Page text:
The derating of the shares is not all to do with performance. FEET has been issuing new shares in the trust since March, raising nearly £42 million in the process, and swelling the trust, which raised £193 million at launch, to £247 million.
The board gained authority to issue over 4.8 million of new shares at the trust's annual general meeting in May last year, and has so far issued around 2.9 million under those plans.
Last month the board listed around 2.3 million shares, but should it want to issue all of those before the next AGM, it will need to seek shareholder approval, as that would breach the 4.8 million limit.
However, share issues have only been made at a premium to NAV, and the board may also be wary of the difficulties encountered by another star manager who has tried to raise more money for an investment trust that launched amid investor excitement.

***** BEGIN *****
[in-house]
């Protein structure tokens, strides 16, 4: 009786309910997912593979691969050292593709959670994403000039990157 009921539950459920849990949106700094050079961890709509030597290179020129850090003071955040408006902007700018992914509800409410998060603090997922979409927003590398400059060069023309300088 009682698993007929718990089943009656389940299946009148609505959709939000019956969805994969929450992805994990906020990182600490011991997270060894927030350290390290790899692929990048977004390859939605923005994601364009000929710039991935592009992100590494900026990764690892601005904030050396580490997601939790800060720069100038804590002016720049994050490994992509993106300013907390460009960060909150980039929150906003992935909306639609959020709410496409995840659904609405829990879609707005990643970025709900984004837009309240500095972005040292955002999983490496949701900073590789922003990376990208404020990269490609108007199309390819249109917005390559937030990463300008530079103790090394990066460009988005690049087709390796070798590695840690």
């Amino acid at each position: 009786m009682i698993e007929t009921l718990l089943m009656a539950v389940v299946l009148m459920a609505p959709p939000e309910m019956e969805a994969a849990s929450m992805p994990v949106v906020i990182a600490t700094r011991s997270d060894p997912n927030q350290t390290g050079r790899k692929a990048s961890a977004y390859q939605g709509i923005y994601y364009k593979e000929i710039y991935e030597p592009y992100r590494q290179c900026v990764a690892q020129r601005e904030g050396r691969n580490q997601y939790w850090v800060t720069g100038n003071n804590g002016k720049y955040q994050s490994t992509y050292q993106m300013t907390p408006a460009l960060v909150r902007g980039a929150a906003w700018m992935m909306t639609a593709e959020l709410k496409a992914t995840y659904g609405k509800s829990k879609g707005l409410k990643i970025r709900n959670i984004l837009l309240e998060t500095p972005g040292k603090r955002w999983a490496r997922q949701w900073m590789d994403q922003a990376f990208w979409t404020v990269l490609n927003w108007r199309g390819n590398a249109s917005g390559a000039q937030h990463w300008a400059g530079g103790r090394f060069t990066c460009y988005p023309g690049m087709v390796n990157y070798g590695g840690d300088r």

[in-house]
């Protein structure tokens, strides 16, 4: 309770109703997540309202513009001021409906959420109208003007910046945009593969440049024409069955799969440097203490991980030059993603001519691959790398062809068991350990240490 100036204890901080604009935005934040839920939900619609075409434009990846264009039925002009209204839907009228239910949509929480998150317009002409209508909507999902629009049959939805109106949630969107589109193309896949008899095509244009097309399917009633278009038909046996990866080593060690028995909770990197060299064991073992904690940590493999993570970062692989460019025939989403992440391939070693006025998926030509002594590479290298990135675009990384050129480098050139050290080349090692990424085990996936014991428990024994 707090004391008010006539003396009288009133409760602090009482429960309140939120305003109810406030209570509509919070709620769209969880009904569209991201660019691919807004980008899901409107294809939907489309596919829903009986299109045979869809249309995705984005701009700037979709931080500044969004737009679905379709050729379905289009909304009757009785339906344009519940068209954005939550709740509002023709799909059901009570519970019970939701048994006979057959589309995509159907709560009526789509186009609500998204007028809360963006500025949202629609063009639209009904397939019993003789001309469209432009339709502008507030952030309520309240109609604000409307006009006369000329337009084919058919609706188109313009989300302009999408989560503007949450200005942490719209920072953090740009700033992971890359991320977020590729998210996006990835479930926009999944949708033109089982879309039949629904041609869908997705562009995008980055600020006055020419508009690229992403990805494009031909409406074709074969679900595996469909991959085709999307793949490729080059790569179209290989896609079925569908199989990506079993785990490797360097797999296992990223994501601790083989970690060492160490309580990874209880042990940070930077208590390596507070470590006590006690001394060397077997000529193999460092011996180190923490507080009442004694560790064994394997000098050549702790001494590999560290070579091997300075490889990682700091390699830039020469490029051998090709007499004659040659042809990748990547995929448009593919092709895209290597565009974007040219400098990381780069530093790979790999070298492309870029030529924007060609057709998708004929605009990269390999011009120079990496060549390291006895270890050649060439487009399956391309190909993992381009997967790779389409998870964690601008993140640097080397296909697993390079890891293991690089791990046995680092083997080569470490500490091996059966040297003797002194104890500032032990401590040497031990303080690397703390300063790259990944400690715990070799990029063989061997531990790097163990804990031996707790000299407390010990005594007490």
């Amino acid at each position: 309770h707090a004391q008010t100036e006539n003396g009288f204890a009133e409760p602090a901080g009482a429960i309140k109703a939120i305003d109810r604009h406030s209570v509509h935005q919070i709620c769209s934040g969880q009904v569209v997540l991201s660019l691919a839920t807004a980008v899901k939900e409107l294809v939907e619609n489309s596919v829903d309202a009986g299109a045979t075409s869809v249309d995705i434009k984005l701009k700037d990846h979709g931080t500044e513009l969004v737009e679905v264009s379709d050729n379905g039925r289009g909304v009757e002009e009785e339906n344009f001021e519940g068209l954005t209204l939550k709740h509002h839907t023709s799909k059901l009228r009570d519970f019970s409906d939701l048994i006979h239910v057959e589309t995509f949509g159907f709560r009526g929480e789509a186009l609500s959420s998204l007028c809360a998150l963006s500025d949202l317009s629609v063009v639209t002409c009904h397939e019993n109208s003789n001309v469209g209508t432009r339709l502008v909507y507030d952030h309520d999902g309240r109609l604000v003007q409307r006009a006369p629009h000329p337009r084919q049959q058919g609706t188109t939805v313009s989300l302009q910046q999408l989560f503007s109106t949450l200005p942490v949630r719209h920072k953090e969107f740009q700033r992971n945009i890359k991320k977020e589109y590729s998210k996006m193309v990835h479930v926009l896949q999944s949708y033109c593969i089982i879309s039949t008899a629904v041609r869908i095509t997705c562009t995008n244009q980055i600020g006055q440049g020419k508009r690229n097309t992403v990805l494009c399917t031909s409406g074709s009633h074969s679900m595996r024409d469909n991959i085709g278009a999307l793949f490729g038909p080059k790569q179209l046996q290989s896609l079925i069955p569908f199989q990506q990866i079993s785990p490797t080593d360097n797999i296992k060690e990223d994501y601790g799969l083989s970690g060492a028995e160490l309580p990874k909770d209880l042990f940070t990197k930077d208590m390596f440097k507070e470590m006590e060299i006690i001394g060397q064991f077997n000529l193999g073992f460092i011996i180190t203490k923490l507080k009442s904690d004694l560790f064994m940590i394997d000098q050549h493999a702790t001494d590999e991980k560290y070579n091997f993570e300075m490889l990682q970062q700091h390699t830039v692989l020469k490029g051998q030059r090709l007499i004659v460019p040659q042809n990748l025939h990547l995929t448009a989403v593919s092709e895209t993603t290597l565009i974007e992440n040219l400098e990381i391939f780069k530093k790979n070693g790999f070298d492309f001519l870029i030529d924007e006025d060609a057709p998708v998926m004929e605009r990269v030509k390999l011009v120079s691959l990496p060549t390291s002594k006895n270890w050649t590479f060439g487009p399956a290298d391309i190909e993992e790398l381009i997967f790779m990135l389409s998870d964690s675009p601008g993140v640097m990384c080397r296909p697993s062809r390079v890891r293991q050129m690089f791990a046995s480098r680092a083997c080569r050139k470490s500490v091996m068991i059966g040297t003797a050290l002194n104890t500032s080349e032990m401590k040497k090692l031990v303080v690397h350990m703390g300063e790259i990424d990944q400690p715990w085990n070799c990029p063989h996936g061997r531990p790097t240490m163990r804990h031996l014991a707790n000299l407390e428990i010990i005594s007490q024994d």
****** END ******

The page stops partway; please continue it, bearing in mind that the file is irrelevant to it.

After raising a record-breaking £800 million at launch, the board of Patient Capital began issuing new shares in the trust just a few months later. But when the board gauged opinion on a more substantial fund raise last year, shareholders rejected the plans.
Emerging markets keep rallying
FEET is not the only emerging markets investment trust looking 'cheap' this week. JPMorgan Emerging Markets and JPMorgan Brazil (JPB) also make it onto the list, on discounts of 14.6% and 15.6% that give them respective Z-scores of -1.6 and -1.4.
Perhaps they have succumbed to profit-taking. That would be understandable with the emerging markets trust up 48.4% over the last year and the Brazil trust having surged an astonishing 90.2%.
President Trump's arrival in the White House has also stoked fears over prospects for emerging markets. His protectionist tendencies and the inflationary pressures his policies could unleash are seen as bad for developing economies. With the US Federal Reserve tipped to move faster in raising rates given Trump's pro-growth policies, some investors have feared a stronger dollar that could hurt emerging markets who hold a lot of borrowing in the currency.